An interesting post from isoc-e policy list:

On 04/12/2019 14:52, Jonathan Robin wrote:

Good Afternoon

The last time I saw Christine Maxwell was followed a lunch thanking speakers at the United Nations Intergovernmental Council UNESCO IFAP March 2006 her parting words to me were "End of Chapter" where, perhaps End of Chapters would have been more appropriate.

Hiving off .org, for those few present on this list today who were active participants in ISOC governance around the time of ISOC "inheritance of .org", - where incidentally Lynn initially stated she failed to see the point of the operation, is perhaps the final nail in the coffin of fictitious portrayal of ISOC's pseudo democratic representivity instanced by the dissolution of the ISTF and later ISOC European Chapters' Coordination.

Passing from inability to cover payroll to it's current abundance of financial honey may satisfy the few who stand to feather nests but serves in the humble opinion of this author to underline Christine's words with or without the "s".  Chapters seem maintained to comfort ISOC's non profit status and legal standing, but should not distract from the fact that they retain almost zero leverage, having effectively betrayed their mission almost 15 years ago.

FOR THE RECORD At the conclusion of the Trustee's meeting in Yokohama I was given strict instructions by Vint Cerf, Don Heath, and Brian Carpenter to abort ISOC's application for NGO status to UNESCO - which would have explicitly ended any historical relationship with any UN system entity.  Following a discussion with two other trustees I took the decision to explicitly countermand those instructions and provided UNESCO with the means to process the application which has, since, become one of the cornerstones of ISOC's raison d'être.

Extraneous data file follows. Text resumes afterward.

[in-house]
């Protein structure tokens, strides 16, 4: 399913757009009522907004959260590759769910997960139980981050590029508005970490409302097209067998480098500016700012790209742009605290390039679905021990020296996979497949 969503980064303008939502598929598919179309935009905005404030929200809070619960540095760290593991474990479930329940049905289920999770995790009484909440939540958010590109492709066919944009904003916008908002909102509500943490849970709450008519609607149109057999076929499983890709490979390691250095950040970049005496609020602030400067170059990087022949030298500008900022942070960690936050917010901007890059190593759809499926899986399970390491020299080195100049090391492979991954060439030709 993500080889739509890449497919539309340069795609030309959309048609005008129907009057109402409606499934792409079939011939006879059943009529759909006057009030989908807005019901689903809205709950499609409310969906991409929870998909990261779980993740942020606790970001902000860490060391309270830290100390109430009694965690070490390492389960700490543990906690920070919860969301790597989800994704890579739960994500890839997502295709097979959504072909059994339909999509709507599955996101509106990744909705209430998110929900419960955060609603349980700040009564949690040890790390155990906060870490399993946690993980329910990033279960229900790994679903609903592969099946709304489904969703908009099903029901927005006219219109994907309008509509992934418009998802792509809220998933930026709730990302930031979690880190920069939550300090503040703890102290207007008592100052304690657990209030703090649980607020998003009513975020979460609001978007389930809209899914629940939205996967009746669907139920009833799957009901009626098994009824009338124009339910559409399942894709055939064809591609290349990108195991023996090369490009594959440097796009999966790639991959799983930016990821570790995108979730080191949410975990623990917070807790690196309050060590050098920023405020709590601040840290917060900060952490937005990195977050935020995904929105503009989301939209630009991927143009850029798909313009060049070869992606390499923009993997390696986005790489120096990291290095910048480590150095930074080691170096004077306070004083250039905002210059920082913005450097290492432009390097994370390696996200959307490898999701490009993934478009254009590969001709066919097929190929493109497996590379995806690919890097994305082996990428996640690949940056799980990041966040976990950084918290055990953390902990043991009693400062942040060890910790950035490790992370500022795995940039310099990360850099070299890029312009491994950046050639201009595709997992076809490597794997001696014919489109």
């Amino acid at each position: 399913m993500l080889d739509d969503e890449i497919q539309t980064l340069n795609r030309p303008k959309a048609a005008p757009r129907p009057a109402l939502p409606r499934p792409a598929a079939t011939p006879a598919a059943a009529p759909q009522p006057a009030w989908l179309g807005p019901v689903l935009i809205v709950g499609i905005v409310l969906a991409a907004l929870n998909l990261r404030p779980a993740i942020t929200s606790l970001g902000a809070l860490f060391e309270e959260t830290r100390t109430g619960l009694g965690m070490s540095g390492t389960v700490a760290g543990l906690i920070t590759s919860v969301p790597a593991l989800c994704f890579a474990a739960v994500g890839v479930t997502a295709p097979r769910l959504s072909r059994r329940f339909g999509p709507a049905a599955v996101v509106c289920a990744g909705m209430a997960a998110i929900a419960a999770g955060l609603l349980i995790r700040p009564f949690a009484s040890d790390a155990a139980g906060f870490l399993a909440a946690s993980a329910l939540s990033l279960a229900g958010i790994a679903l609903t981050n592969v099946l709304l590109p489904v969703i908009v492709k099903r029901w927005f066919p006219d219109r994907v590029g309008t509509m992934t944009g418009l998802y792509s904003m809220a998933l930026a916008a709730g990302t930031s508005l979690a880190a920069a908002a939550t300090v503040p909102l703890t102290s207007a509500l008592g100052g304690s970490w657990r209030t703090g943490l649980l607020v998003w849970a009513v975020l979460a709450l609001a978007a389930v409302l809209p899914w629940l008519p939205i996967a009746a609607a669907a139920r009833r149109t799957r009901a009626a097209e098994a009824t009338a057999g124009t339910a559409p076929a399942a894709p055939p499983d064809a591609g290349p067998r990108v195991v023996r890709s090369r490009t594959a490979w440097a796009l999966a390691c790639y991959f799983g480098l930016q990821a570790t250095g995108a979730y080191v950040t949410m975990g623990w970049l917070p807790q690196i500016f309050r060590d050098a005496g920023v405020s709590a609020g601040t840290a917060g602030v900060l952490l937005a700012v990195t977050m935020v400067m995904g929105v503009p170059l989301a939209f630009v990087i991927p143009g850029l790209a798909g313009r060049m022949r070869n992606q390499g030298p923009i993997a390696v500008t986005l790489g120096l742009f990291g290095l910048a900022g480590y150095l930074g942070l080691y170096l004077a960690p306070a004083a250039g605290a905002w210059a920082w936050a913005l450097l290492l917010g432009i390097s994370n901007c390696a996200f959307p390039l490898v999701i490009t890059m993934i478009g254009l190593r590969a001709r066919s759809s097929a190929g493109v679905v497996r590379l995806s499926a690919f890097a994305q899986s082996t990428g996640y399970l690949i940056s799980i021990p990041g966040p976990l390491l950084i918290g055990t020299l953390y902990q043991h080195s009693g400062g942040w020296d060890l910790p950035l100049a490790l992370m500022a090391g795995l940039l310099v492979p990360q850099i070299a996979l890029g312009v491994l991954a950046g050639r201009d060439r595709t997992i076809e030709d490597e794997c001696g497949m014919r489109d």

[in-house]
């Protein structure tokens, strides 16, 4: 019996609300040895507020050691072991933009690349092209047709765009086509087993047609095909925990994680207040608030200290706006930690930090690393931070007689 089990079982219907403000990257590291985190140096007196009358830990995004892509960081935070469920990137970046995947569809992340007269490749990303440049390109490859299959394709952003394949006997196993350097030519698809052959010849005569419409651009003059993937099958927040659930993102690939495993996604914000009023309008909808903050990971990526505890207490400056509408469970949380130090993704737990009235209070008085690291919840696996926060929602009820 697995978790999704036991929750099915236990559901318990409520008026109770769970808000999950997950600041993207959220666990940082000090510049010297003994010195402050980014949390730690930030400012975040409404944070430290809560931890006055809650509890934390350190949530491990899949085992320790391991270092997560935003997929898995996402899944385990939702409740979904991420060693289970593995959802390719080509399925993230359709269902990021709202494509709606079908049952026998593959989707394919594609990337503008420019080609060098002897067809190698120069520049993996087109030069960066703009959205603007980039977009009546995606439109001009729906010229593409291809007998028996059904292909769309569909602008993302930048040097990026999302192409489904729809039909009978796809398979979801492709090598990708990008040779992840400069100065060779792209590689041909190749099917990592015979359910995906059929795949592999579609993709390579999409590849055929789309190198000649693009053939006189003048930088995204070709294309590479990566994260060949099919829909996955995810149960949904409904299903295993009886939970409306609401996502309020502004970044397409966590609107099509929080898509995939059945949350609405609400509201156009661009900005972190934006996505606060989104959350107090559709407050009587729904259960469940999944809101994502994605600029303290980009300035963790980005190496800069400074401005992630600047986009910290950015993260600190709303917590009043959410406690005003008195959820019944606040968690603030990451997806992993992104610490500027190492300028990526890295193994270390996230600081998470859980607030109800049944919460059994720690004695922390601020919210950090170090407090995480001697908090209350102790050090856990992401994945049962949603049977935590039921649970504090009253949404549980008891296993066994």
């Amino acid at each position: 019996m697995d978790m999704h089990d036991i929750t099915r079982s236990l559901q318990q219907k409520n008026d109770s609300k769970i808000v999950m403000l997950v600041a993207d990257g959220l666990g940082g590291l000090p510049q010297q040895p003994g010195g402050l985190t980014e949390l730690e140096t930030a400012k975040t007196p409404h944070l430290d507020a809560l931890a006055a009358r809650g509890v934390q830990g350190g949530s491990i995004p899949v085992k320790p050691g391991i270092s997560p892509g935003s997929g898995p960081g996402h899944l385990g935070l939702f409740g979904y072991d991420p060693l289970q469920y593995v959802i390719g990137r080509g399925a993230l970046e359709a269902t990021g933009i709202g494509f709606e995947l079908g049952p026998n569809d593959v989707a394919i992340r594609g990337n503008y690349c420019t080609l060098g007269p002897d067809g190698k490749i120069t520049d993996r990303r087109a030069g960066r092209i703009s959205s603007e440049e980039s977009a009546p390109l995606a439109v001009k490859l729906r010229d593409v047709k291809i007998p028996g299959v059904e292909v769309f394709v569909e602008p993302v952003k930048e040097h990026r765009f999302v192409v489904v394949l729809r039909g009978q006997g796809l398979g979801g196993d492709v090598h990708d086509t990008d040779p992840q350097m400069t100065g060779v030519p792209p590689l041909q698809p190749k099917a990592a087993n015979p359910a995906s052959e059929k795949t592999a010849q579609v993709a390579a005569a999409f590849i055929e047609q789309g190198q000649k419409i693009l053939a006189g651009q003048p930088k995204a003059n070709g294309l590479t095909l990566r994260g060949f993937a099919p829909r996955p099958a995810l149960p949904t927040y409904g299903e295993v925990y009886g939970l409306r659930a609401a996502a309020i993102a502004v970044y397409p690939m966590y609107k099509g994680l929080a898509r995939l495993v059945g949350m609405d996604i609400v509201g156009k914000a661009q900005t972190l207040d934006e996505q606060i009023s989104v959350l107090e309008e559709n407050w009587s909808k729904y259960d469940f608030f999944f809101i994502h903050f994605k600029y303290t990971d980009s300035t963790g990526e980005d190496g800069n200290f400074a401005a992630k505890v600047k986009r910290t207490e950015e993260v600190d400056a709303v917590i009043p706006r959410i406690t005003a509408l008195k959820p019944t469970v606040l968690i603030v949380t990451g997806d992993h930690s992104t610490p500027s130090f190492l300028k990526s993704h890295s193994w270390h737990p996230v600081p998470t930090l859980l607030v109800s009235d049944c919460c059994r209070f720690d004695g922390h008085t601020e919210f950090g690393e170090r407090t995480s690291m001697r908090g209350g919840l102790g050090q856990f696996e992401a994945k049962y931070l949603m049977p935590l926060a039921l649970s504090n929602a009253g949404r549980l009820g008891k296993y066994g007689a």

To the 3750 'volunteers" of ISOC (dixit Wikipedia) who continue in the footsteps of those both active and relatively influential in the late 1990's and the early years of the millennium, one extends the season's greetings and wishes for success in reconciling their intellectual conscience as members of ISOC to the covert manipulation to which they have been exposed for over 15 years and to which some participators in this thread were unashamedly partis prenants because IMHO they inadvertently provide a superficial cushion of legitimacy to an organization at odds with its mission.

IMHO Chapters' remonstrations can as easily counteract the .org sale as they could the dissolution of ISOC ECC  (or for that matter of the ISTF) - the battle was lost at the Trustees Meeting in Tokyo and the rest is history.

Best regards Jonathan Robin
VP ISOC France
Secretary General ISOC ECC
Steering Committee Internet Societal Task Force

On 07/12/2019 19:28, panayotis antoniadis wrote:
Hi all,

Just to say that I am involved in this debate through the ISOC
Switzerland Chapter, which has joined the "opposition" to this decision
together with a few other chapters, especially because of the
non-transparent way that this was made.

My opinion is that independently from the decision making process, this
is a bad development that can harm significantly the reputation of ISOC.
I am not sure if it is still possible to stop it, but I don't feel like
"building on it", at least not at this stage.

For now I would ask if the CNSIG would be willing to take actually a
position on the selling of .org to a private firm.

Btw, the Swiss chapter recently received the news that we got a Beyond
the Net Grant to run a platform (a monthly gathering in NetHood's new
space in Zurich, for "digital self-defense"
in collaboration with different organizations including the, CCC Switzerland, the University of Zurich and more.



On 05.12.19 23:20, wrote:
Dear Colleagues,

You're probably aware of the fact that ISOC sold .org to Ethos Capital
(I was just reading the transcript):

What seems relevant for CNSIG is that one of the arguments used to
justify the transaction was "connecting the unconnected":

"Gonzalo Camarillo: So this actually allows us to fulfill the mission,
which I think has been stated several times. It's very wide and when it
comes, for example, with connecting the unconnected, we are talking
about like 4 billion people that could be basically positively affected
with this". (p.26)

Maybe it would be opportune for the CNSIG to organize it better in order
to demand funds/programs more specifically designed to CN goals (I take
this moment to congratulate Sarantaporo!). What do you think?

all best,

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